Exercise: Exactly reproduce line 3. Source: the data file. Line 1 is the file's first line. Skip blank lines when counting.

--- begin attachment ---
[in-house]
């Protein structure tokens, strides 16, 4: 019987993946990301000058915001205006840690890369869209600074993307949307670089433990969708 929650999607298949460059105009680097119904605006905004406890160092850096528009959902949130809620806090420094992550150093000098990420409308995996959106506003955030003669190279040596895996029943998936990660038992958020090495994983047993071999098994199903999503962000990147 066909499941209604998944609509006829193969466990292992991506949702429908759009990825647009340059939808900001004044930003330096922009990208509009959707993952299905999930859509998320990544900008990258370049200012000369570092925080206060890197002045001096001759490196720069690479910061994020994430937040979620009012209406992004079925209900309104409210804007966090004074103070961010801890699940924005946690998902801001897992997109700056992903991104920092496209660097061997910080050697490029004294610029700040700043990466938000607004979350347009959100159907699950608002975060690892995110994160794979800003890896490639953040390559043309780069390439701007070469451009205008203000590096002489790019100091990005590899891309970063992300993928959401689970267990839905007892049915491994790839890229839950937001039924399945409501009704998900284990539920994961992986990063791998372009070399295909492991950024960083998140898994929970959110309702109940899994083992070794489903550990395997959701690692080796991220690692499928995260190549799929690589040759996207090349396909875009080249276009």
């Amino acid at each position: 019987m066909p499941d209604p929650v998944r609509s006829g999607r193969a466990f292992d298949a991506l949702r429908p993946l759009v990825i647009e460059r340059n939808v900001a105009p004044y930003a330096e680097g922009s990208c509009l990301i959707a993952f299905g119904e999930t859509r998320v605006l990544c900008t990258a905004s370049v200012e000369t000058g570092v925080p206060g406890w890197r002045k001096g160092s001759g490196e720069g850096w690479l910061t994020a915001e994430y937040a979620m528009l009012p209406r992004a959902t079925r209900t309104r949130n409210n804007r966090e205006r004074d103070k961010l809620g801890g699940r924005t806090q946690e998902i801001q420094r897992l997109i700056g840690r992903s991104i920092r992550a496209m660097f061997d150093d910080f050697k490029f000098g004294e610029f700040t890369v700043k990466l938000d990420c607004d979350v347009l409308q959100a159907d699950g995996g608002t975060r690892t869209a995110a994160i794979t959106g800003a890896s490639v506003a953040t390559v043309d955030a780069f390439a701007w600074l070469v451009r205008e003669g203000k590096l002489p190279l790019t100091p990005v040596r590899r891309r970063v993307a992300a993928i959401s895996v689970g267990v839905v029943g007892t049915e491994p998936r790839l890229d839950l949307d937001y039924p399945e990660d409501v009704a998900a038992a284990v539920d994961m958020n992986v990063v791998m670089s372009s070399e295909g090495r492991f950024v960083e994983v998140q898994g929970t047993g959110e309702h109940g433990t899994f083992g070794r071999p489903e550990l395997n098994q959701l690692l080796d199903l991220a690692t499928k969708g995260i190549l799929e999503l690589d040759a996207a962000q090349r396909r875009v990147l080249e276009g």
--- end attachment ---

């Amino acid at each position: 019987m066909p499941d209604p929650v998944r609509s006829g999607r193969a466990f292992d298949a991506l949702r429908p993946l759009v990825i647009e460059r340059n939808v900001a105009p004044y930003a330096e680097g922009s990208c509009l990301i959707a993952f299905g119904e999930t859509r998320v605006l990544c900008t990258a905004s370049v200012e000369t000058g570092v925080p206060g406890w890197r002045k001096g160092s001759g490196e720069g850096w690479l910061t994020a915001e994430y937040a979620m528009l009012p209406r992004a959902t079925r209900t309104r949130n409210n804007r966090e205006r004074d103070k961010l809620g801890g699940r924005t806090q946690e998902i801001q420094r897992l997109i700056g840690r992903s991104i920092r992550a496209m660097f061997d150093d910080f050697k490029f000098g004294e610029f700040t890369v700043k990466l938000d990420c607004d979350v347009l409308q959100a159907d699950g995996g608002t975060r690892t869209a995110a994160i794979t959106g800003a890896s490639v506003a953040t390559v043309d955030a780069f390439a701007w600074l070469v451009r205008e003669g203000k590096l002489p190279l790019t100091p990005v040596r590899r891309r970063v993307a992300a993928i959401s895996v689970g267990v839905v029943g007892t049915e491994p998936r790839l890229d839950l949307d937001y039924p399945e990660d409501v009704a998900a038992a284990v539920d994961m958020n992986v990063v791998m670089s372009s070399e295909g090495r492991f950024v960083e994983v998140q898994g929970t047993g959110e309702h109940g433990t899994f083992g070794r071999p489903e550990l395997n098994q959701l690692l080796d199903l991220a690692t499928k969708g995260i190549l799929e999503l690589d040759a996207a962000q090349r396909r875009v990147l080249e276009g």